Royal Canadian Mounted Police

Volunteers laying the foundation for RCMP stories of service

By Paul Northcott

People and culture

Any RCMP employee can purchase a space to have their name engraved on a plaque or a brick. The funds raised will support the RCMP Heritage Centre in Regina.
Image by RCMP

June 9, 2024


Retired Staff Sergeant Garth Hampson spent 34 years in the RCMP. He arrived at the RCMP training facility in Regina in 1955, not having to come far as his family lived in Moose Jaw, Saskatchewan

His work took him all over the North, including stops in Yellowknife and more remote detachments where taking care of sled dogs was one of his tasks. Later, his career took a different turn when he joined the RCMP Concert Band and travelled across Canada and internationally to perform. Hampson's time singing with the band led him to meet almost all the immediate Royal Family, including the late Queen and Prince Philip.

He has many memories of touring, from playing in front of tens of thousands at international events to a few dozen in small communities.

"I also remember how we'd always make connections with kids," says Hampson, recalling one event during which an officer made a presentation to young people about the RCMP and their work. "You could tell the kids were kind of nervous and didn't know how to react to the officer, but after we played, they were all coming up and asking us questions."

One story among thousands

Stories of RCMP service like these are why the names of thousands of current and former RCMP employees are displayed on pillars lining the Princess Royal Walk outside the RCMP Heritage Centre in Regina. Each is a piece of a project called Pillars of the Force, which recognizes current and retired RCMP officers and employees.

Even more, they're meant to share something bigger with Canadians.

"They tell the story about our country," says Hampson. "RCMP officers live and work in every corner of Canada. All Canadians should know more about our country and who's better placed to tell that than our officers."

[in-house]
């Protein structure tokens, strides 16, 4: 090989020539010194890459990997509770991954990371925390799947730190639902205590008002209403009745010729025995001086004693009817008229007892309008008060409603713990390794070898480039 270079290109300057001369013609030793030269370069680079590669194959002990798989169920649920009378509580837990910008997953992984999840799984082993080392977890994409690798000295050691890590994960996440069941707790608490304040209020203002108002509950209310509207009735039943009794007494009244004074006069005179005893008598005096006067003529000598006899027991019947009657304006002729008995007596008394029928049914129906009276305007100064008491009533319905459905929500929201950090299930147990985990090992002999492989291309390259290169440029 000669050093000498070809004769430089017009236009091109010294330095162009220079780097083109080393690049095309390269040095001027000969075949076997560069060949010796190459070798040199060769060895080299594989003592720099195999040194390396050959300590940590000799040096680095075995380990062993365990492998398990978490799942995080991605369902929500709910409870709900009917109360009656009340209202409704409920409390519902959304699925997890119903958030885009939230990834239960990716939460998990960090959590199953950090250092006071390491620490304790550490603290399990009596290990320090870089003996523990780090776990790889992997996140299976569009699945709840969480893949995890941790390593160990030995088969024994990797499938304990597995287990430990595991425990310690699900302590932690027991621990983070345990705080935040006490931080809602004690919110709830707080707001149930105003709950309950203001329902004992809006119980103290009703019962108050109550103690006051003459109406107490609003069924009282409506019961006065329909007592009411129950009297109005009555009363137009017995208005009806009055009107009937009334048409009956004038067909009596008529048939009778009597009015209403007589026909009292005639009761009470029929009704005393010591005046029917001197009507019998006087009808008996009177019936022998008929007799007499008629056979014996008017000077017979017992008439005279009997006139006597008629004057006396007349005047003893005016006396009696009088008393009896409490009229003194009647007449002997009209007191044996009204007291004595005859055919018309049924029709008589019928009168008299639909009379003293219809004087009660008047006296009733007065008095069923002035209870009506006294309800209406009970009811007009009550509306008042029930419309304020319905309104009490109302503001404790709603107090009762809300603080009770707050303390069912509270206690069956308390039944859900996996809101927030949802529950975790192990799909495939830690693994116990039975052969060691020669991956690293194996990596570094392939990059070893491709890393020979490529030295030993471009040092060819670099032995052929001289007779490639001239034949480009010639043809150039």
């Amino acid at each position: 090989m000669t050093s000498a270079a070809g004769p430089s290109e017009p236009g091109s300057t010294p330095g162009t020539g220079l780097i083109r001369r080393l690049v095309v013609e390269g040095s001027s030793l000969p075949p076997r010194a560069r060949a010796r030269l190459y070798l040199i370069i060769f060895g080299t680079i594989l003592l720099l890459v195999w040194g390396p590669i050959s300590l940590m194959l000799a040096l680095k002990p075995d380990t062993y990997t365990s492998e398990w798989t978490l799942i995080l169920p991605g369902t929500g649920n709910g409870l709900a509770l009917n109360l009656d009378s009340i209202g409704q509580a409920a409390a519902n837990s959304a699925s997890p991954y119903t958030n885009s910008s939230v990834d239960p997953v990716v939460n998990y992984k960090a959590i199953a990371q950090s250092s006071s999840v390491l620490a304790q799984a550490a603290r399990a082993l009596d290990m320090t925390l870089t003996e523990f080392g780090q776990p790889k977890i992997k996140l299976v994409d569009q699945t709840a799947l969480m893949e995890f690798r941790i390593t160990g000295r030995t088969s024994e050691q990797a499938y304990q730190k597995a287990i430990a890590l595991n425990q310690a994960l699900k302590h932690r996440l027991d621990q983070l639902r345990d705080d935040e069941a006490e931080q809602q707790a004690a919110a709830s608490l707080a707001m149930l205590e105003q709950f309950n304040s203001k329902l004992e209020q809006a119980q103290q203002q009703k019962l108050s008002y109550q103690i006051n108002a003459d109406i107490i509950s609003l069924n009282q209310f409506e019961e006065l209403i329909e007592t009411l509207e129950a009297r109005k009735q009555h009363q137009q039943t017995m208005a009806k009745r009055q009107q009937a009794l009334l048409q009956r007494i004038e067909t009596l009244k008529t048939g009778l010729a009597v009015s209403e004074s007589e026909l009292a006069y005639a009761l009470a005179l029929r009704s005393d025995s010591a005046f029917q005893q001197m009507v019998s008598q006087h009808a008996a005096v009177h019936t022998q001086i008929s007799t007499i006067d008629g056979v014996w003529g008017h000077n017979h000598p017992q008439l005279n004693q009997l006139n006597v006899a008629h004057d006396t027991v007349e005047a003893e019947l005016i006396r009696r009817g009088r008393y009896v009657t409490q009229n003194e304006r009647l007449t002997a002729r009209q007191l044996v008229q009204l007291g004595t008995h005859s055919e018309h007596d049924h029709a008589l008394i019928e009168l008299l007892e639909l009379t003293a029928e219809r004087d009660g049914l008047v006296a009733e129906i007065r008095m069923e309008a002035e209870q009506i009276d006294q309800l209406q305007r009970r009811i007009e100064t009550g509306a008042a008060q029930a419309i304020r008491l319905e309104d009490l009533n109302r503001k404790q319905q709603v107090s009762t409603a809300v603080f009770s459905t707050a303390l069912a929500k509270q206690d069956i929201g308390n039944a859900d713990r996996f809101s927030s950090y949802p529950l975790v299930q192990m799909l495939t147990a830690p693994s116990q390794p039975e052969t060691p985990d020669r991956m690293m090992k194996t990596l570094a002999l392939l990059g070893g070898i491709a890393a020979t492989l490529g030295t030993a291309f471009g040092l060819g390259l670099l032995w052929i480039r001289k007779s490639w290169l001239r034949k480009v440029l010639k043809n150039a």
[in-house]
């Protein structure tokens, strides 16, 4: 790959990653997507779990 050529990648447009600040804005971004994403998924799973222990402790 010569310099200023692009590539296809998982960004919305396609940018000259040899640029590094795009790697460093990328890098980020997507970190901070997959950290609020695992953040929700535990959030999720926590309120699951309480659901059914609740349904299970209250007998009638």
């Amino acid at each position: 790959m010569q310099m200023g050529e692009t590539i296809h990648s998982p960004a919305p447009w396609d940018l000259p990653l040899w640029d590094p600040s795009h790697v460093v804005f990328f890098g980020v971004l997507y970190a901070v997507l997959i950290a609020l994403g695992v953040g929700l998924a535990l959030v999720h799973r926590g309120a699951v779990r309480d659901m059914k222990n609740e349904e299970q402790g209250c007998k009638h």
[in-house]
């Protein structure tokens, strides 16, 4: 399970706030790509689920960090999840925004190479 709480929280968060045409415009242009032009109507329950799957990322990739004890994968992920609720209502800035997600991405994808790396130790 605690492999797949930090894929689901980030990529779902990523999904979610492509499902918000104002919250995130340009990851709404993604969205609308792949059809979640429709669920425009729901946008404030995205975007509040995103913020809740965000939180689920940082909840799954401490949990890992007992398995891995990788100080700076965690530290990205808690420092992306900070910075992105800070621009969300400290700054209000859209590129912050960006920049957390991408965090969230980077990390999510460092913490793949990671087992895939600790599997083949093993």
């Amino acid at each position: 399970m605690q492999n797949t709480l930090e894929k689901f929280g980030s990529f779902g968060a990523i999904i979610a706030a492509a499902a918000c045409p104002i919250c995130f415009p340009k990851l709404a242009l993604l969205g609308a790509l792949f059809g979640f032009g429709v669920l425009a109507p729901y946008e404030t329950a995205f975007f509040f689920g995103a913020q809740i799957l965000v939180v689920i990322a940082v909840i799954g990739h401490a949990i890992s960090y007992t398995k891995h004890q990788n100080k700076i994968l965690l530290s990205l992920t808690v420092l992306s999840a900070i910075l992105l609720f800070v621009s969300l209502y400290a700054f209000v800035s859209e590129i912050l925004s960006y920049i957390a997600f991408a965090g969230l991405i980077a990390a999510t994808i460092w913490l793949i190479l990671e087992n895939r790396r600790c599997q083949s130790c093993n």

Kernel of an idea

The Pillars of the Force evolved from a brainstorming session on how to improve financial support for the Heritage Centre, which is operated by a non-profit organization and supported by the RCMP's Historical Collections Unit, and where visitors can explore displays and exhibits that highlight significant events in the RCMP's 150-year history.

The Pillars initiative was officially launched in September 2020.

"We hope to have members and employees participate in a lasting way to the story of the RCMP," says retired Sergeant Al Nicholson, spokesman for the project and one of its biggest promoters.

Any employee can purchase a space to have their name engraved on a plaque or a brick. RCMP troops can also purchase a group plaque.

Each plaque will be displayed on one of the 21 pillars that line the "Princess Royal Walk" and will feature up to 36 names and regimental numbers of serving and retired officers, and employees of the RCMP.

Nicholson says in some cases, the spouses of officers who helped in remote one-person detachments — referred to as the "Second Man" — can also be recognized. "They provided crucial support back in their day and are very much a part of the RCMP's story of service," says Nicholson.

A "virtual" pillar has also been set up online and inside the Heritage Centre to showcase more detailed, individual stories and photographs on a digital screen.

Nicholson says the funds raised by purchasing plaques and bricks help ensure the Heritage Centre has the financial resources to continue sharing RCMP history with future generations of Canadians.

For more information about the project, visit: Friends of the Mounted Police Heritage Centre.

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